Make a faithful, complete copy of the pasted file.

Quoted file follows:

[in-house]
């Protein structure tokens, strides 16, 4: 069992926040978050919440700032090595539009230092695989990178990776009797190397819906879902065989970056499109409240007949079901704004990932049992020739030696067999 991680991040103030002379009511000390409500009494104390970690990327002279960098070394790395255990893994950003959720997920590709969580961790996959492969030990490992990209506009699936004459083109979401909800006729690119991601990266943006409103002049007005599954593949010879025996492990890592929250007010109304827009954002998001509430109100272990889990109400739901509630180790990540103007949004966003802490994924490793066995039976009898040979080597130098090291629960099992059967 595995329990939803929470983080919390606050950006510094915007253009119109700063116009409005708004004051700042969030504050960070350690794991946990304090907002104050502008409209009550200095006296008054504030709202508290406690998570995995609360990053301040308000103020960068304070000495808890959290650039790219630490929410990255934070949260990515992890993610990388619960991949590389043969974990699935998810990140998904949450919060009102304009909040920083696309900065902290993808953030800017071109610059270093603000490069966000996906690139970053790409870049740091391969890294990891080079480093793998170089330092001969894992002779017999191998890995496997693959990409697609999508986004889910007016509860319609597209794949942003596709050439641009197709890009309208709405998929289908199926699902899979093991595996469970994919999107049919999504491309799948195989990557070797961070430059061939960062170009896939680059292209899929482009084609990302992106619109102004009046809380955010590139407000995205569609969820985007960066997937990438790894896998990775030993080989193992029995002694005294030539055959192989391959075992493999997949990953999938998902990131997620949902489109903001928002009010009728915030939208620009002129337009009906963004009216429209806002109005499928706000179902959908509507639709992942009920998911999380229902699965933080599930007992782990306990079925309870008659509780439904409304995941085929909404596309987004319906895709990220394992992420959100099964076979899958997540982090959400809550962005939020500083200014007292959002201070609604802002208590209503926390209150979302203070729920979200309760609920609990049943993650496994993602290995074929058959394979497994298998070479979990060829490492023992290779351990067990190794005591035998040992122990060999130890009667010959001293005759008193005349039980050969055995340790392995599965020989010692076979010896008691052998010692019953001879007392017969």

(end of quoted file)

[in-house]
């Protein structure tokens, strides 16, 4: 069992926040978050919440700032090595539009230092695989990178990776009797190397819906879902065989970056499109409240007949079901704004990932049992020739030696067999 991680991040103030002379009511000390409500009494104390970690990327002279960098070394790395255990893994950003959720997920590709969580961790996959492969030990490992990209506009699936004459083109979401909800006729690119991601990266943006409103002049007005599954593949010879025996492990890592929250007010109304827009954002998001509430109100272990889990109400739901509630180790990540103007949004966003802490994924490793066995039976009898040979080597130098090291629960099992059967 595995329990939803929470983080919390606050950006510094915007253009119109700063116009409005708004004051700042969030504050960070350690794991946990304090907002104050502008409209009550200095006296008054504030709202508290406690998570995995609360990053301040308000103020960068304070000495808890959290650039790219630490929410990255934070949260990515992890993610990388619960991949590389043969974990699935998810990140998904949450919060009102304009909040920083696309900065902290993808953030800017071109610059270093603000490069966000996906690139970053790409870049740091391969890294990891080079480093793998170089330092001969894992002779017999191998890995496997693959990409697609999508986004889910007016509860319609597209794949942003596709050439641009197709890009309208709405998929289908199926699902899979093991595996469970994919999107049919999504491309799948195989990557070797961070430059061939960062170009896939680059292209899929482009084609990302992106619109102004009046809380955010590139407000995205569609969820985007960066997937990438790894896998990775030993080989193992029995002694005294030539055959192989391959075992493999997949990953999938998902990131997620949902489109903001928002009010009728915030939208620009002129337009009906963004009216429209806002109005499928706000179902959908509507639709992942009920998911999380229902699965933080599930007992782990306990079925309870008659509780439904409304995941085929909404596309987004319906895709990220394992992420959100099964076979899958997540982090959400809550962005939020500083200014007292959002201070609604802002208590209503926390209150979302203070729920979200309760609920609990049943993650496994993602290995074929058959394979497994298998070479979990060829490492023992290779351990067990190794005591035998040992122990060999130890009667010959001293005759008193005349039980050969055995340790392995599965020989010692076979010896008691052998010692019953001879007392017969």